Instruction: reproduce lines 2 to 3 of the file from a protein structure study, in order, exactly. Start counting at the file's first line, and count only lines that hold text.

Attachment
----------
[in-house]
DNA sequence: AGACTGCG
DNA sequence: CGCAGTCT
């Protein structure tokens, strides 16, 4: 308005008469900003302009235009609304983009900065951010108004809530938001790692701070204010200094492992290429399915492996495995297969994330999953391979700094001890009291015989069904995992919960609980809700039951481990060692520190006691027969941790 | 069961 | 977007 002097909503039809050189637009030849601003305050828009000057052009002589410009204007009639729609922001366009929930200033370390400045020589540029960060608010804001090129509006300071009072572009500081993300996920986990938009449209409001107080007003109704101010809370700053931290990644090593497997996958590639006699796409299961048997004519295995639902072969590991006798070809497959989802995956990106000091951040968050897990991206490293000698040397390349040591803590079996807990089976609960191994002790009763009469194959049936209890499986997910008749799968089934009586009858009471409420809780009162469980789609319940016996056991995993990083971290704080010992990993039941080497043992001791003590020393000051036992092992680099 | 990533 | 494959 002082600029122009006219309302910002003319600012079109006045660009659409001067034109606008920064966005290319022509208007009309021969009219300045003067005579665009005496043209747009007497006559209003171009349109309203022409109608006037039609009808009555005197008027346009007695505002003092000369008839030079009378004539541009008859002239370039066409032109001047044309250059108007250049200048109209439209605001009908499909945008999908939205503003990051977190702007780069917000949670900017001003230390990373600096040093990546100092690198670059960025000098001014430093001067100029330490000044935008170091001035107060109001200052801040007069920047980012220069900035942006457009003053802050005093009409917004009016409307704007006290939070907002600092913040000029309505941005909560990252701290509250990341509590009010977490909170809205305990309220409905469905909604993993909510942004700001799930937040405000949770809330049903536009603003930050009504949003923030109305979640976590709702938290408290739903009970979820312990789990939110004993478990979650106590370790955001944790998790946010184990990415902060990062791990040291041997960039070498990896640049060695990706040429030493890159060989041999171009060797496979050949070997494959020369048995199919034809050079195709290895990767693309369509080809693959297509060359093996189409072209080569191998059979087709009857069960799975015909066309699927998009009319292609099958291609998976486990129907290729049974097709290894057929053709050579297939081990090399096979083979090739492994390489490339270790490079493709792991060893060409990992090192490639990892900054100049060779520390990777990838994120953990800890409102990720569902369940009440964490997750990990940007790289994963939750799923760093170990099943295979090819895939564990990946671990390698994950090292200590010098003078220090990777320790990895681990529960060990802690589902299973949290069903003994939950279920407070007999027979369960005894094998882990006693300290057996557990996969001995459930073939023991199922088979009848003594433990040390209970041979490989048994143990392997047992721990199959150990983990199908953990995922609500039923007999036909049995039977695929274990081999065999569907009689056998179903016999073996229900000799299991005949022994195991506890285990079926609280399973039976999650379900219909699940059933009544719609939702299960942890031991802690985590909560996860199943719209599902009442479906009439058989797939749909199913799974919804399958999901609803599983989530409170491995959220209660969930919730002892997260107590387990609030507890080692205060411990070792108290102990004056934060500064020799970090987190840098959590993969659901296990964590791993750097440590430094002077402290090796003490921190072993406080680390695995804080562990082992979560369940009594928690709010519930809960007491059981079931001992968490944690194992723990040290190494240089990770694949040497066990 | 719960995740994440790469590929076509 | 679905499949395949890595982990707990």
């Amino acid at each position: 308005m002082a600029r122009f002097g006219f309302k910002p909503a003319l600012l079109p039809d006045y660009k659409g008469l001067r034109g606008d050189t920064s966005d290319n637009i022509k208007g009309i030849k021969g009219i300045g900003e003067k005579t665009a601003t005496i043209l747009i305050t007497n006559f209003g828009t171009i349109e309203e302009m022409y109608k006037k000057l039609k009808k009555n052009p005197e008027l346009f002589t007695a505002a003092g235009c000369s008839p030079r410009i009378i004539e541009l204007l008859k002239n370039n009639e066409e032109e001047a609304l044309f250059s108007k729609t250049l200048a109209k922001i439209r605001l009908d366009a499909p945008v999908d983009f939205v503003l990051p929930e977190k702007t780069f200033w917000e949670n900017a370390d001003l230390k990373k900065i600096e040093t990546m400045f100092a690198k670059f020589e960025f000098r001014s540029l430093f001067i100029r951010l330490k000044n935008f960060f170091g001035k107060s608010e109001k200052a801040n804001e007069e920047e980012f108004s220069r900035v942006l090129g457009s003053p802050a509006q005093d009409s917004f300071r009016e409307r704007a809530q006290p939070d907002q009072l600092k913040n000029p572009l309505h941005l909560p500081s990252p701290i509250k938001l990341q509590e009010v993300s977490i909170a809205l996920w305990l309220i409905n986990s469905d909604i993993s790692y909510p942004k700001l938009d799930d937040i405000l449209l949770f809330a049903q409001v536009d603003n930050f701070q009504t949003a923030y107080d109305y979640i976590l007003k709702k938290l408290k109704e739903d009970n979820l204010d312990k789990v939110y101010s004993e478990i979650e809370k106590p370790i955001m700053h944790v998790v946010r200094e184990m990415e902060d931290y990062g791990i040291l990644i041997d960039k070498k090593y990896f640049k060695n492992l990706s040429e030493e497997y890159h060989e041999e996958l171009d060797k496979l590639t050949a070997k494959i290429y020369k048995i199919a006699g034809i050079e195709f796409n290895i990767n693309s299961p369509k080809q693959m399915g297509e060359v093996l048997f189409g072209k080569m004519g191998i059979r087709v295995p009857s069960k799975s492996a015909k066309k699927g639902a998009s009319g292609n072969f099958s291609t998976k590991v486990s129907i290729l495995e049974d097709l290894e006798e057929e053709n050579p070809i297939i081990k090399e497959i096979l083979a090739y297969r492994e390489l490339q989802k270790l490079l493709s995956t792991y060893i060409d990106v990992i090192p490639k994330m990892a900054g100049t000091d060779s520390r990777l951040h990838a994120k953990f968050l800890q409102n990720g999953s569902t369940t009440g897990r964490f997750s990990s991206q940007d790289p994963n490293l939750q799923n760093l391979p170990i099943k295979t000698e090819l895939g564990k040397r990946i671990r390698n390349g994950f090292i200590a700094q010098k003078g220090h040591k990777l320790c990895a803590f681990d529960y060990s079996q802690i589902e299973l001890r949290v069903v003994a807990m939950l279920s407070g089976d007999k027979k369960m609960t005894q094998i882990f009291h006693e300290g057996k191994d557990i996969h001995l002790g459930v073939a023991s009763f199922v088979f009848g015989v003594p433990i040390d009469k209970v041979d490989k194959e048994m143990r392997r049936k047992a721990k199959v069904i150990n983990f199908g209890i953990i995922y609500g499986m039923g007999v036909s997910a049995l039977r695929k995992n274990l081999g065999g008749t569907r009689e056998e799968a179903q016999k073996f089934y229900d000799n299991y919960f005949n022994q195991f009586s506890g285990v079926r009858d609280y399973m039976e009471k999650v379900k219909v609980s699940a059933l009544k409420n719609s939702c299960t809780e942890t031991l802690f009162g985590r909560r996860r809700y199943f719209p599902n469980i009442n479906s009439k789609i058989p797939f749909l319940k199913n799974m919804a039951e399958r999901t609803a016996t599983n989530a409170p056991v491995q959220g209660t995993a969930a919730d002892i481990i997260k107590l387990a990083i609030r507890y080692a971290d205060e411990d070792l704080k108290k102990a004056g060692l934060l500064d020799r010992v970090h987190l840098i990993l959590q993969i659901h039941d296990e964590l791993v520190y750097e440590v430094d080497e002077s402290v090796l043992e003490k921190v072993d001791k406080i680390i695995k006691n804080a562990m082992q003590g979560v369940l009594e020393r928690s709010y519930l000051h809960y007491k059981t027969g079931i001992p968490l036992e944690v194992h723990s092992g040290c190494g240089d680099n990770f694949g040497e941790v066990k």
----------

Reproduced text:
DNA sequence: AGACTGCG
DNA sequence: CGCAGTCT